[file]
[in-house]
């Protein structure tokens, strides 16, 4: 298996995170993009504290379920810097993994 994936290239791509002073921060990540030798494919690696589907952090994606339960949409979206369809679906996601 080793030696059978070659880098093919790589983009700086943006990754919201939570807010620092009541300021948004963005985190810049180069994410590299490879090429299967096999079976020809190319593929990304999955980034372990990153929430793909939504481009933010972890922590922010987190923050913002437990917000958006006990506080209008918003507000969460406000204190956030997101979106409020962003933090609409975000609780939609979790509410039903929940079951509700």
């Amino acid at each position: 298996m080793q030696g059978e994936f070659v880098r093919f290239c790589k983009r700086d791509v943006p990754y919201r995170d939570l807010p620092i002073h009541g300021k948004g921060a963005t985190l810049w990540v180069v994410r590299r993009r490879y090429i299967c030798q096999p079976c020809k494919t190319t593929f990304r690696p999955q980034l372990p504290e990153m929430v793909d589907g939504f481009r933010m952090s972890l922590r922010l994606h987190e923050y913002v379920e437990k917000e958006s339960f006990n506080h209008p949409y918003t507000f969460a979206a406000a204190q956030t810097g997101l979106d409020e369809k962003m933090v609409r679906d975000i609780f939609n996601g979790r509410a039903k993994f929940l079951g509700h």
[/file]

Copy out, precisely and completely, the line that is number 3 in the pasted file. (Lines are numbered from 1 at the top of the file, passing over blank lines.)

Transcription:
């Amino acid at each position: 298996m080793q030696g059978e994936f070659v880098r093919f290239c790589k983009r700086d791509v943006p990754y919201r995170d939570l807010p620092i002073h009541g300021k948004g921060a963005t985190l810049w990540v180069v994410r590299r993009r490879y090429i299967c030798q096999p079976c020809k494919t190319t593929f990304r690696p999955q980034l372990p504290e990153m929430v793909d589907g939504f481009r933010m952090s972890l922590r922010l994606h987190e923050y913002v379920e437990k917000e958006s339960f006990n506080h209008p949409y918003t507000f969460a979206a406000a204190q956030t810097g997101l979106d409020e369809k962003m933090v609409r679906d975000i609780f939609n996601g979790r509410a039903k993994f929940l079951g509700h």